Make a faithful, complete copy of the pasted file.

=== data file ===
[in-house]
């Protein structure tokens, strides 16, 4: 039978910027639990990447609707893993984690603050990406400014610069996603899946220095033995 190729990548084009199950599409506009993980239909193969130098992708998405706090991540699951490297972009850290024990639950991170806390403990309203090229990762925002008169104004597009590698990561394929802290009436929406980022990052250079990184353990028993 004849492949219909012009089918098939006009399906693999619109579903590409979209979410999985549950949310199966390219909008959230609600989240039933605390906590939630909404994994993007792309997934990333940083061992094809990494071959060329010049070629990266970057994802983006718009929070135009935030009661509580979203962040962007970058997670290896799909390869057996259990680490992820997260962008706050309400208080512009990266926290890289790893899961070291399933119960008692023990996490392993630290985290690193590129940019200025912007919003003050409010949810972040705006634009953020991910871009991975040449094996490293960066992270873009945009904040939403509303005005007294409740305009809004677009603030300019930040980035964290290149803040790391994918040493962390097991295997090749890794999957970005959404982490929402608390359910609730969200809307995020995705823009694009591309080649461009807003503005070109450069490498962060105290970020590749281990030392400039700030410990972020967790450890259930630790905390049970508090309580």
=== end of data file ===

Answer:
[in-house]
């Protein structure tokens, strides 16, 4: 039978910027639990990447609707893993984690603050990406400014610069996603899946220095033995 190729990548084009199950599409506009993980239909193969130098992708998405706090991540699951490297972009850290024990639950991170806390403990309203090229990762925002008169104004597009590698990561394929802290009436929406980022990052250079990184353990028993 004849492949219909012009089918098939006009399906693999619109579903590409979209979410999985549950949310199966390219909008959230609600989240039933605390906590939630909404994994993007792309997934990333940083061992094809990494071959060329010049070629990266970057994802983006718009929070135009935030009661509580979203962040962007970058997670290896799909390869057996259990680490992820997260962008706050309400208080512009990266926290890289790893899961070291399933119960008692023990996490392993630290985290690193590129940019200025912007919003003050409010949810972040705006634009953020991910871009991975040449094996490293960066992270873009945009904040939403509303005005007294409740305009809004677009603030300019930040980035964290290149803040790391994918040493962390097991295997090749890794999957970005959404982490929402608390359910609730969200809307995020995705823009694009591309080649461009807003503005070109450069490498962060105290970020590749281990030392400039700030410990972020967790450890259930630790905390049970508090309580």